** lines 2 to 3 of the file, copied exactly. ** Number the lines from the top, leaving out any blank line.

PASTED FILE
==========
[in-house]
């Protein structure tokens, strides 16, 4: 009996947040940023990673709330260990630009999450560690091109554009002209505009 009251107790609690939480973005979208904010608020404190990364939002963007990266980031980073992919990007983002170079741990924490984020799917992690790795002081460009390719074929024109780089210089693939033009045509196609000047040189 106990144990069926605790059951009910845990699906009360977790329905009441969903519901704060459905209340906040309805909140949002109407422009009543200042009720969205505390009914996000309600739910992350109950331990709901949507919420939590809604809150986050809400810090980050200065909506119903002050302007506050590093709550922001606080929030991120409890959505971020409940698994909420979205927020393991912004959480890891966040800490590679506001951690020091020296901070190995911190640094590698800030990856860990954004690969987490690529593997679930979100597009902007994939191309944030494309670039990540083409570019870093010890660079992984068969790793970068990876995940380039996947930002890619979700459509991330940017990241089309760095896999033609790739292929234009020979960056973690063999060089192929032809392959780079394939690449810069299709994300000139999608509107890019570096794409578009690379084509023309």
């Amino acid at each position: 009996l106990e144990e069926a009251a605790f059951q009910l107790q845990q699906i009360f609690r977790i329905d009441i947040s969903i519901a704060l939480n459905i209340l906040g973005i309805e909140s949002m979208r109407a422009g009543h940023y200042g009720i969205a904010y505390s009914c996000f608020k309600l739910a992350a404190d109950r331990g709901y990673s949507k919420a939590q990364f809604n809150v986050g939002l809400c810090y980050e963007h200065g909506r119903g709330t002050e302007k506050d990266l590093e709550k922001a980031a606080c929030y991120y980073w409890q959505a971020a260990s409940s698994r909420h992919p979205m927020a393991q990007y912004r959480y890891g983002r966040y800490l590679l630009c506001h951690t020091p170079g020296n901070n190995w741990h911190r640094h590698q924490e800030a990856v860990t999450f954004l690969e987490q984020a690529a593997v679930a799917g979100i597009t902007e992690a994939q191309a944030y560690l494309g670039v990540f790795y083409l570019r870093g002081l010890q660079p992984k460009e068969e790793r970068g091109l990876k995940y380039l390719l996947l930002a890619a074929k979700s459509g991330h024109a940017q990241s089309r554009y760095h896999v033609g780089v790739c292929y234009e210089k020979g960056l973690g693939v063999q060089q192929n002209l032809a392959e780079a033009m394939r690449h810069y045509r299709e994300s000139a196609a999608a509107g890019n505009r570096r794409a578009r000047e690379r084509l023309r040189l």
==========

């Protein structure tokens, strides 16, 4: 009996947040940023990673709330260990630009999450560690091109554009002209505009 009251107790609690939480973005979208904010608020404190990364939002963007990266980031980073992919990007983002170079741990924490984020799917992690790795002081460009390719074929024109780089210089693939033009045509196609000047040189 106990144990069926605790059951009910845990699906009360977790329905009441969903519901704060459905209340906040309805909140949002109407422009009543200042009720969205505390009914996000309600739910992350109950331990709901949507919420939590809604809150986050809400810090980050200065909506119903002050302007506050590093709550922001606080929030991120409890959505971020409940698994909420979205927020393991912004959480890891966040800490590679506001951690020091020296901070190995911190640094590698800030990856860990954004690969987490690529593997679930979100597009902007994939191309944030494309670039990540083409570019870093010890660079992984068969790793970068990876995940380039996947930002890619979700459509991330940017990241089309760095896999033609790739292929234009020979960056973690063999060089192929032809392959780079394939690449810069299709994300000139999608509107890019570096794409578009690379084509023309």
């Amino acid at each position: 009996l106990e144990e069926a009251a605790f059951q009910l107790q845990q699906i009360f609690r977790i329905d009441i947040s969903i519901a704060l939480n459905i209340l906040g973005i309805e909140s949002m979208r109407a422009g009543h940023y200042g009720i969205a904010y505390s009914c996000f608020k309600l739910a992350a404190d109950r331990g709901y990673s949507k919420a939590q990364f809604n809150v986050g939002l809400c810090y980050e963007h200065g909506r119903g709330t002050e302007k506050d990266l590093e709550k922001a980031a606080c929030y991120y980073w409890q959505a971020a260990s409940s698994r909420h992919p979205m927020a393991q990007y912004r959480y890891g983002r966040y800490l590679l630009c506001h951690t020091p170079g020296n901070n190995w741990h911190r640094h590698q924490e800030a990856v860990t999450f954004l690969e987490q984020a690529a593997v679930a799917g979100i597009t902007e992690a994939q191309a944030y560690l494309g670039v990540f790795y083409l570019r870093g002081l010890q660079p992984k460009e068969e790793r970068g091109l990876k995940y380039l390719l996947l930002a890619a074929k979700s459509g991330h024109a940017q990241s089309r554009y760095h896999v033609g780089v790739c292929y234009e210089k020979g960056l973690g693939v063999q060089q192929n002209l032809a392959e780079a033009m394939r690449h810069y045509r299709e994300s000139a196609a999608a509107g890019n505009r570096r794409a578009r000047e690379r084509l023309r040189l």